What Are Treatments For Fibroepithelial Polyp Or Skin Tags?
    Usually, there is no treatment required for Fibroepithelial Polyp or Skin Tags as it is a benign condition and does not cause any damage to any structures in the body. If the growths are not particularly bothersome and cosmetically not degrading then leaving the tags as it is may be the best option. In case if an individual finds them to be bothersome there are many treatment options available to remove the Fibroepithelial Polyp or Skin Tags. Some of the treatment options are:
    • Tying off the tag at its base with a piece of string
    • Freezing the tag with liquid nitrogen
    • Burning the tag using electrocautery
    • Removing the tag using scissors.


    Generally, the small tags are easily removed by scissors and do not cause any pain or discomfort but tags which are relatively big may need to be removed utilizing local anesthesia so that individual does not experience any pain during the procedure. It is advisable to use topical anesthesia when removing multiple tags from one area. Fibroepithelial Polyp or Skin Tags are usually treated by dermatologist but at times an individual may have to go to an ophthalmologist for treatment of skin tags present on the eyelids.
    Apart from pharmacological treatments, there are certain home remedies which can be used for treatment of Fibroepithelial Polyp or Skin Tags which include tying off the tag with a piece of thread and leaving it like that for the tag to fall off on its own after some days. The smaller tags can be removed with scissors and an individual does not have to wait for the tags to fall off on its own, although this form of treatment may cause mild amount of bleeding.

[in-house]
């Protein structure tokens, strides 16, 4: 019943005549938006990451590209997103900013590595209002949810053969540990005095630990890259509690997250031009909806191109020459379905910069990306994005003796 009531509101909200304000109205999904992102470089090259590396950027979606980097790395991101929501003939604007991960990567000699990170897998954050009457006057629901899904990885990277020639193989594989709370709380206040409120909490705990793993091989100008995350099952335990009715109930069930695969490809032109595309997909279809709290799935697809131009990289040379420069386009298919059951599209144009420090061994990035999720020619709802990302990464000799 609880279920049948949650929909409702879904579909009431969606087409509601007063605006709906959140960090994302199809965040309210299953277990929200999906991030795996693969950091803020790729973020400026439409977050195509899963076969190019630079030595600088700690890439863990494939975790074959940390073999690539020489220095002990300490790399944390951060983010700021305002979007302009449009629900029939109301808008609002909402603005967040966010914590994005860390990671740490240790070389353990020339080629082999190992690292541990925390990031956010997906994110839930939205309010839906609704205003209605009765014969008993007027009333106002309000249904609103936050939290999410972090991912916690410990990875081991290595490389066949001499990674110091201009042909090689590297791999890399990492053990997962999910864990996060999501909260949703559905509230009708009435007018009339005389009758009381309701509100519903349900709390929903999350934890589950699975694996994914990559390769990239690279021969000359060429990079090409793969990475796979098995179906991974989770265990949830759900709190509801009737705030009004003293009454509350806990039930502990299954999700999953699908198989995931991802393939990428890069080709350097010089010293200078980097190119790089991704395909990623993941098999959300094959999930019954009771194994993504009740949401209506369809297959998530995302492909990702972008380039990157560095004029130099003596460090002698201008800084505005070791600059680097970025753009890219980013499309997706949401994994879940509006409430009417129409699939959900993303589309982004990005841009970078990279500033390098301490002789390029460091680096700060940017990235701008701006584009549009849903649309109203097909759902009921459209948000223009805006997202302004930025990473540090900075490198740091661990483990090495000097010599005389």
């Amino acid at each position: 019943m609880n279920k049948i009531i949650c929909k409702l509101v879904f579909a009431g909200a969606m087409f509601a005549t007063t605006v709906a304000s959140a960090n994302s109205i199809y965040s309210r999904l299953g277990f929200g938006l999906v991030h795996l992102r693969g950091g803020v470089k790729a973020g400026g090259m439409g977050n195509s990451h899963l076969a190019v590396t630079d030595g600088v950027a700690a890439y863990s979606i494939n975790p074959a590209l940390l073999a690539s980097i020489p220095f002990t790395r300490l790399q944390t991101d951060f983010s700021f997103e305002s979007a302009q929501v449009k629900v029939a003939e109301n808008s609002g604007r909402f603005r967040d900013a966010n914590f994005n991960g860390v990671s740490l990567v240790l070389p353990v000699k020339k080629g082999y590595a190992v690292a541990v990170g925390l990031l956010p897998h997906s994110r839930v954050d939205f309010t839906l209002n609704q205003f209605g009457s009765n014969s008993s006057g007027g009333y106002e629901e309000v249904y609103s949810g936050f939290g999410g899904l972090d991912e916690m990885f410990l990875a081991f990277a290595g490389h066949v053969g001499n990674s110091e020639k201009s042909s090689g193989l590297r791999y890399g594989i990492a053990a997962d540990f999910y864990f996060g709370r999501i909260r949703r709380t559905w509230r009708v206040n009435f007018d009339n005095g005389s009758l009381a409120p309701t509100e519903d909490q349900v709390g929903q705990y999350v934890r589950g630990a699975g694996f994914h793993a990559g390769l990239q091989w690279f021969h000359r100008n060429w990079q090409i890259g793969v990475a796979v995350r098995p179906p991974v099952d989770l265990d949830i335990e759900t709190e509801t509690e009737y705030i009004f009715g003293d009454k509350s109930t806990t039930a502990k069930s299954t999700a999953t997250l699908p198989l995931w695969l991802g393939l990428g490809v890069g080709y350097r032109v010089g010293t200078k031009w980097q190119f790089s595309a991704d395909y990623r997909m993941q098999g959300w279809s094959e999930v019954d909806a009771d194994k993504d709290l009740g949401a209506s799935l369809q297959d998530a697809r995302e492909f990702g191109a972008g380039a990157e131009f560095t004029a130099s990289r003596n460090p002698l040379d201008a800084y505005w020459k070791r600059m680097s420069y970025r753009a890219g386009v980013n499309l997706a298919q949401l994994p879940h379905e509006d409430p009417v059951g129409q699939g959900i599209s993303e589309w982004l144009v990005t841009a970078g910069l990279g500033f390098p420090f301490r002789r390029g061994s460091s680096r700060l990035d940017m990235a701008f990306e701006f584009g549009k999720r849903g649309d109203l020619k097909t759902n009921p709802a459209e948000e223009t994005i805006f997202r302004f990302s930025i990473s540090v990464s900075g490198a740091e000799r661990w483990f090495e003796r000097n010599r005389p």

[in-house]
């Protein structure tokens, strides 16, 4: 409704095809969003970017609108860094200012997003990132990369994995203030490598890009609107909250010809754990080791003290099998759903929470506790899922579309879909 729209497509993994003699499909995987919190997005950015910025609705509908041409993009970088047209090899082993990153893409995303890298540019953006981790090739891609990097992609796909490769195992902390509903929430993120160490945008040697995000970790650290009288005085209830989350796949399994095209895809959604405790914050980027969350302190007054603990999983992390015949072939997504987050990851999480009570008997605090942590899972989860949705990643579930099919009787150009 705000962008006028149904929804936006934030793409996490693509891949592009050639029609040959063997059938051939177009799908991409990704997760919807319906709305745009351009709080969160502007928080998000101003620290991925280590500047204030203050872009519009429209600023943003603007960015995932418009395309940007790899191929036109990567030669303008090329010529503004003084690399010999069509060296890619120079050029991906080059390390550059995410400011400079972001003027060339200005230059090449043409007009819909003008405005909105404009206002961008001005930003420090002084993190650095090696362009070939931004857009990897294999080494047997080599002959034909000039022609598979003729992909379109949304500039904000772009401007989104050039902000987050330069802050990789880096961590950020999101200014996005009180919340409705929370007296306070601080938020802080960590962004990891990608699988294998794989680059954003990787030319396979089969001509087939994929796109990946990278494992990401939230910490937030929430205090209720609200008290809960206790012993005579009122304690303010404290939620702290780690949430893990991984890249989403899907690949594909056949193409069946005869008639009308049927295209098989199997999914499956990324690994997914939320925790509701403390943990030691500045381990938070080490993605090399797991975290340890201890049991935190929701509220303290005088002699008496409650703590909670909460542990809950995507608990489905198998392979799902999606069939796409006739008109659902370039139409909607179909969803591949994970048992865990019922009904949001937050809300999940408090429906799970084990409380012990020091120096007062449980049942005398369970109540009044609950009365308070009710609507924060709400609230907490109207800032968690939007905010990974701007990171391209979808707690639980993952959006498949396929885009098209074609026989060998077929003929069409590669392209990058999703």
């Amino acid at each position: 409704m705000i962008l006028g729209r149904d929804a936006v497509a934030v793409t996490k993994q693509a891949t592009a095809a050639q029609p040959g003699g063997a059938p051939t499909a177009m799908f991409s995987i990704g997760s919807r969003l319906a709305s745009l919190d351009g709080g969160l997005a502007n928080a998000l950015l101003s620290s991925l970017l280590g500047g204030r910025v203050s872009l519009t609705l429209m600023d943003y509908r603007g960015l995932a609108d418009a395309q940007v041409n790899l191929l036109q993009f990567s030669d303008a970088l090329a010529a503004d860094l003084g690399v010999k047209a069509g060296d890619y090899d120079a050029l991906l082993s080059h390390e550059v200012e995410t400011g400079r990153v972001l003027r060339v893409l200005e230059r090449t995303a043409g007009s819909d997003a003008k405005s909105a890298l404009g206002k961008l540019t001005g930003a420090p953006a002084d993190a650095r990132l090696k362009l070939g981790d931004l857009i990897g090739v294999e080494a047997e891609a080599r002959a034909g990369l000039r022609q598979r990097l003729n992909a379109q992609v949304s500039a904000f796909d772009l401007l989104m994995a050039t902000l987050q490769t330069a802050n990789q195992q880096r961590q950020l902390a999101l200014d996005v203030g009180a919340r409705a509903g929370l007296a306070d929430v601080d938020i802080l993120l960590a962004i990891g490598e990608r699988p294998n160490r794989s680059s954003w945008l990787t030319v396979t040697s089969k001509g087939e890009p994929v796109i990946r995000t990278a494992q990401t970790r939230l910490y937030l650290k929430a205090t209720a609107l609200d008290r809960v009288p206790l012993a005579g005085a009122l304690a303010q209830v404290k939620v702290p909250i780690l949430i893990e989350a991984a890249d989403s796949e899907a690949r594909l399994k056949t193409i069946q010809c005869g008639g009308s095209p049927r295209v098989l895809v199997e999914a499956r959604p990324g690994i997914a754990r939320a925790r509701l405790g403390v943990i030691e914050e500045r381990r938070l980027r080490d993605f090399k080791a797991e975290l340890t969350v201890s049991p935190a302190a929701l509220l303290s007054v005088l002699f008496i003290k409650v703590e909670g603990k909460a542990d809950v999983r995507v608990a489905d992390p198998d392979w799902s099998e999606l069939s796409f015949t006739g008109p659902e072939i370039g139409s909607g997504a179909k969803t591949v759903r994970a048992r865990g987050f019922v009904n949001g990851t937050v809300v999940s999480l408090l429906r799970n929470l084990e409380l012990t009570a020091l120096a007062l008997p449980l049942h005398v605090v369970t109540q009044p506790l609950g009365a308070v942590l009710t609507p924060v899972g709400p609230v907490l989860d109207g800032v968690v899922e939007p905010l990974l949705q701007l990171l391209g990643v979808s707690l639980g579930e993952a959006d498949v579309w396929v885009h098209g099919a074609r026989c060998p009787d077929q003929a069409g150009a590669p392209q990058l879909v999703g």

There are also some risks associated with freezing of the Skin Tags and that is temporary discoloration of the skin or the need for repetitive treatments.
    Thus far there is no evidence to suggest that Fibroepithelial Polyp or Skin Tags tends to recur. It is just that an individual may be prone to developing Fibroepithelial Polyp or Skin Tags and for those individuals Skin Tags may grow from time to time.
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    What Problems Can An Individual Face Due To Fibroepithelial Polyp Or Skin Tags?
    With the exception of cosmetic abnormalities, there is potentially no damage done to any part of the body due to Fibroepithelial Polyp or Skin Tags. These growths do not cause any pain or discomfort. The only reason for removal of Skin Tags is due to its cosmetic appearance which may be unpleasant. In some instances, a Skin Tag may become red due to bleeding or necrotic. In some instances, they can get irritated and may cause some pain due to tight clothing, or being rubbed frequently by seat belts or jewelry.

    References:
    Fibroepithelial Polyp or Skin Tags|Causes|Treatment|Facts
    Ureteral Fibroepithelial Polyp











    Last edited by Medical Photos; 09-14-2015 at 05:03 PM.